Federal Reserve Chairman Ben Bernanke expects Congress and the White House to band together by year’s end to bring federal spending back to “a more reasonable position.”
In a rare public interview Tuesday with ABC “World News” anchor Diane Sawyer, the chairman discussed the nation’s ongoing economic recovery, the housing crisis and his decision to teach a lecture series at George Washington University on the history of the 2008 economic collapse.
Asked by Sawyer about the “toxic paralysis on Capitol Hill,” Bernanke said he anticipated the mood might dissipate by the end of the year.
“At the end of — this year there’s gonna be some big changes in the existing law,” Bernanke said. “The Bush tax cuts will expire, lots of things are gonna happen. And that’ll be a moment where I hope that — Congress and administration will get together and — and make some tough decisions about how to bring our federal budget back to — a more reasonable position.”
A full transcript of the interview may be read here. The exchange specifically about the political mood in Washington is pasted below:
DIANE SAWYER: You’ve also talked about Congress and you had a white paper at one point-- do you feel that what some people have called the toxic paralysis on Capitol Hill is deeply endangering the finances of the country, of the financial stability of the country?
CHAIRMAN BERNANKE: Well, we have expressed-- at the Fed, not just myself and my colleagues have expressed a lot of concern about the long run fiscal sustainability of-- our economy and our federal budget. And that’s something that’s gonna take a lot of political courage and-- creativity and-- and leadership to-- to tackle. And-- so far it hasn’t really happened. But-- you know-- at the end of-- this year there’s gonna be some big changes in the existing law. The Bush tax cuts will expire, lots of things are gonna happen. And that’ll be a moment where I hope that-- Congress and administration will get together and-- and make some tough decisions about how to bring our federal budget back to-- a more reasonable position.
DIANE SAWYER: Do you ever throw up your hands?
CHAIRMAN BERNANKE: Well, politi-- again politics is tough. You know, if-- if you’re a student of history you go back and read things that Alexander Hamilton and Thomas Jefferson were writing about each other and it’s-- pretty amazing. So there’s often a lot of-- a lot of partisanship and a lot of-- of-- rhetoric. Important thing is whether people can get together and do what’s necessary for the country, and we’re urging them to do that.
Here's a quick look at what else is going on today on Capitol Hill:
— House could vote this week on budget plan modeled on Simpson-Bowles ideas (by Rosalind S. Helderman in The Washington Post): “Presented as an alternative to a GOP budget blueprint authored by Rep. Paul Ryan (R-Wis.)...it is expected to lose to Ryan’s plan. But any significant support for a proposal calling for $1.2 trillion in new revenues, particularly from tax-increase-adverse Republicans, could signal new hope for efforts in the coming year to get the kind of grand deficit-reduction bargain that eluded Obama and House Speaker John A. Boehner (R-Ohio) in talks over raising the debt ceiling during the summer.”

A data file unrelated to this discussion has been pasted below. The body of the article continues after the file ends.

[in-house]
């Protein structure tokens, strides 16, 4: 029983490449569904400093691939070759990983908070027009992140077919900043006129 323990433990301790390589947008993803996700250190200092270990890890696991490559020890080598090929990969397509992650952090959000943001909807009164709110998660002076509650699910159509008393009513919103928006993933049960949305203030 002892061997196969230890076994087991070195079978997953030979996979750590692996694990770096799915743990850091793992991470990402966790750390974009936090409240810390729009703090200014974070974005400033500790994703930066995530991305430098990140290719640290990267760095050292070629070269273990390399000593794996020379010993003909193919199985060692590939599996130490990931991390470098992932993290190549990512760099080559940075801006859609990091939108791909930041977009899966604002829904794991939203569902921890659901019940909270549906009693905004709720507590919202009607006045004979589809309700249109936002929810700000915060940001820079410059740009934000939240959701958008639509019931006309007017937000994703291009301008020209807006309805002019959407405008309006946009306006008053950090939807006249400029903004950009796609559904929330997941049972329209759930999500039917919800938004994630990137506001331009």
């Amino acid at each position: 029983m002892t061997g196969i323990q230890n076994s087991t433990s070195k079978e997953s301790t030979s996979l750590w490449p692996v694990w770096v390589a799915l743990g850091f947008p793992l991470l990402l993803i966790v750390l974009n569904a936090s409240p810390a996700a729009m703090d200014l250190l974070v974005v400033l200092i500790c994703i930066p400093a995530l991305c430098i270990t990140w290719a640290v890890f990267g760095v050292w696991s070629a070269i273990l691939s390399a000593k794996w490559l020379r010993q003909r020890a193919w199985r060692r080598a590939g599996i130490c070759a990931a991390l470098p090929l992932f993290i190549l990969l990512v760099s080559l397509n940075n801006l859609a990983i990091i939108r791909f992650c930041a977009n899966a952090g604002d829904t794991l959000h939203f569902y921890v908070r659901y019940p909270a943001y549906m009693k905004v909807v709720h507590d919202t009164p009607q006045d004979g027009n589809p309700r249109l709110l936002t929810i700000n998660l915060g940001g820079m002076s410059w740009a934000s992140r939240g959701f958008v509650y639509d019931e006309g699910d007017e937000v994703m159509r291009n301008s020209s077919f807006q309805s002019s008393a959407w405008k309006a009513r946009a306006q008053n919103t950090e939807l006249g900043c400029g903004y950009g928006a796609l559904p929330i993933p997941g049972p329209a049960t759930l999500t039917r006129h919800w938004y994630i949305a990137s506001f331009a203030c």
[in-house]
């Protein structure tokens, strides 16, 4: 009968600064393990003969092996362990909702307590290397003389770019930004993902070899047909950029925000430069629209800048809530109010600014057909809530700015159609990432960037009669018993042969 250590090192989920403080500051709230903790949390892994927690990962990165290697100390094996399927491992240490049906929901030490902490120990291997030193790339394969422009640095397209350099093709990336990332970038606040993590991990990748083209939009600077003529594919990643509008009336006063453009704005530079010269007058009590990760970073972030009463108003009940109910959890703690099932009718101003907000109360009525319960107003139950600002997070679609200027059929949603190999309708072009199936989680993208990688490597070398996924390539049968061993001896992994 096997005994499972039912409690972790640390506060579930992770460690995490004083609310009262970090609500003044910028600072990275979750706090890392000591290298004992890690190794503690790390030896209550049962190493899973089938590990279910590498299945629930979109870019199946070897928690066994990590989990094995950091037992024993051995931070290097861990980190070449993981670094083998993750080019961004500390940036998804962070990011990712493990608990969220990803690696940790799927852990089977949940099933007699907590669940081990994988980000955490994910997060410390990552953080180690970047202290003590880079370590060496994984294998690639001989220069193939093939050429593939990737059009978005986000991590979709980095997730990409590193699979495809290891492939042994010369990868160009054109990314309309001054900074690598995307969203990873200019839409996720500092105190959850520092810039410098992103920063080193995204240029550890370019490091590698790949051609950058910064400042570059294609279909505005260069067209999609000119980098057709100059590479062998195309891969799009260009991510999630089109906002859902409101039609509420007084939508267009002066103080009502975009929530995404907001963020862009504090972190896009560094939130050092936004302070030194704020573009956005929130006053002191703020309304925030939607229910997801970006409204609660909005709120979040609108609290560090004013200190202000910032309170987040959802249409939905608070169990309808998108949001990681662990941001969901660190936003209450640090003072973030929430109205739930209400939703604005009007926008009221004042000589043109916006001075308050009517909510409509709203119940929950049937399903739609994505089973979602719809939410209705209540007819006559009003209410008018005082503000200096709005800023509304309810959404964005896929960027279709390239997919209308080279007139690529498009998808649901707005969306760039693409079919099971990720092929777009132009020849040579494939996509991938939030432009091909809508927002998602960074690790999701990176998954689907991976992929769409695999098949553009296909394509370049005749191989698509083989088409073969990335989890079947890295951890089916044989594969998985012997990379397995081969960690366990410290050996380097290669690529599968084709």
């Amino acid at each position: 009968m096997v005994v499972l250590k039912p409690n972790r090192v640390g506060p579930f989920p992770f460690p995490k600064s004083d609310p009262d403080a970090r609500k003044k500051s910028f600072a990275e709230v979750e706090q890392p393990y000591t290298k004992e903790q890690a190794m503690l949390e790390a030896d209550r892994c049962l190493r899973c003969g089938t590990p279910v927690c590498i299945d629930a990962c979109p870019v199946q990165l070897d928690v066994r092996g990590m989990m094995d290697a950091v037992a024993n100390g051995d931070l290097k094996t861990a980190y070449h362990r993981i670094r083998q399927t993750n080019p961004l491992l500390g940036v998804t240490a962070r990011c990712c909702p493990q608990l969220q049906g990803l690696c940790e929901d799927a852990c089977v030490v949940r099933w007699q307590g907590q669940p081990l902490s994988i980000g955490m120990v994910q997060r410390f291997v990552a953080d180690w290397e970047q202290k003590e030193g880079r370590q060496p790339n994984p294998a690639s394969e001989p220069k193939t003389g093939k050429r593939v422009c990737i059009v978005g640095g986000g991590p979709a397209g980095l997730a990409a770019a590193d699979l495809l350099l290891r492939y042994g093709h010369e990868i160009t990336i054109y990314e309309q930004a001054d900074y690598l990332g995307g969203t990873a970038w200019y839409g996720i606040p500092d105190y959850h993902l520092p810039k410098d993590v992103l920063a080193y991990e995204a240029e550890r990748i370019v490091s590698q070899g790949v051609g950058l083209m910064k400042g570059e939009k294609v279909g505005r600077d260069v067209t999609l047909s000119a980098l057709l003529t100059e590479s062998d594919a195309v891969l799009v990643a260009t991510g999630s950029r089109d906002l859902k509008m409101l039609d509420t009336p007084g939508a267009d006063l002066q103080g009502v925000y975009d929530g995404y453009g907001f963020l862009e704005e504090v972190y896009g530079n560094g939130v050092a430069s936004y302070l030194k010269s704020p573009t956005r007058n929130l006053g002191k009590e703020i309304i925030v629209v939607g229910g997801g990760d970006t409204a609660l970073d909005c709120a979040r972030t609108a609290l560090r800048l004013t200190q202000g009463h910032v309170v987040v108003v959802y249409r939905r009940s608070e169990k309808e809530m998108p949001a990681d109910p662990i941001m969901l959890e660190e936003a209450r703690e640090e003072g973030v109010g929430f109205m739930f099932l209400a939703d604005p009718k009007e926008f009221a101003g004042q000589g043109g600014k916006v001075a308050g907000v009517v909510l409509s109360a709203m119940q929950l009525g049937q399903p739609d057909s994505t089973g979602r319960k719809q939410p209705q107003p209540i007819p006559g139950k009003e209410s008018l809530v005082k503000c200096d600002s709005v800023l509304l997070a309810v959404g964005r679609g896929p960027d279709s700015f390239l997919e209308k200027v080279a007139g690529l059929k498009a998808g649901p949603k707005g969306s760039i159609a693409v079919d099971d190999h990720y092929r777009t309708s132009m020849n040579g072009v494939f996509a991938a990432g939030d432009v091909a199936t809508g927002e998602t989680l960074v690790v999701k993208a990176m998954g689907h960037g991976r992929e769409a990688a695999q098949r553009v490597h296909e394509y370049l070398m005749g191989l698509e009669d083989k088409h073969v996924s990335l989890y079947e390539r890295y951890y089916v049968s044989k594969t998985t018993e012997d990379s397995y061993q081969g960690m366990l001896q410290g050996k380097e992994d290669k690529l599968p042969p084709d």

— House Republicans block transportation extension (by Ashley Halsey III in The Washington Post): “Unfortunately, this has turned into a political ‘gotcha’ game,” said House Transportation Chairman John L. Mica (R-Fla.), whose own transportation bill stalled in the face of bipartisan opposition. “I’ve done everything I can to move this forward.”
— Ethics Talking Points Take Campaign Stage (by Amanda Becker in Roll Call): For example: The Democratic Congressional Campaign Committee announced Tuesday that it will plaster the Staten Island Ferry “with an advertising campaign that directs commuters to what it is calling a ‘clearinghouse’ of Rep. Michael Grimm’s (R-N.Y.) ‘potentially illegal fundraising’ and ‘questionable business dealings.’”
— The Comeback of Campaign Finance (by Eliza Newlin Carney in Roll Call): “A decade after the McCain-Feingold law was signed by the president, the erstwhile allies are delivering a strikingly unified message: The campaign finance rules are in tatters, scandals will follow, and voters will once again demand reform.”
— Kinde Durkee likely to plead guilty in $8M embezzlement case (by John Bresnahan and Jonathan Allen in Politico): The California political operative at the heart of the scandal is expected to plead guilty later this week to stealing more than $8 million from her clients, including Sen. Dianne Feinstein and other California Democrats.
— Senate candidates queasy on healthcare (by Cameron Joseph and Joseph Lederman in The Hill): “Many Democratic candidates have sought distance from President Obama’s healthcare overhaul and a number of Republicans have dodged taking a stance on Rep. Paul Ryan’s (R-Wis.) proposed Medicare reforms — even after Ryan and House GOP leaders tweaked those reforms to include bipartisan policies suggested by Sen. Ron Wyden (D-Ore.).
— What Gender Gap? Washington State Has a History of Women Who Lead (by Isolde Raftery in The New York Times): “Nationwide, women’s groups point out the glaring gender disparity in public life, noting that there are only 6 female governors and 17 female senators. ... But in Washington State, women’s serving in public office has been as consistent as the rain.”
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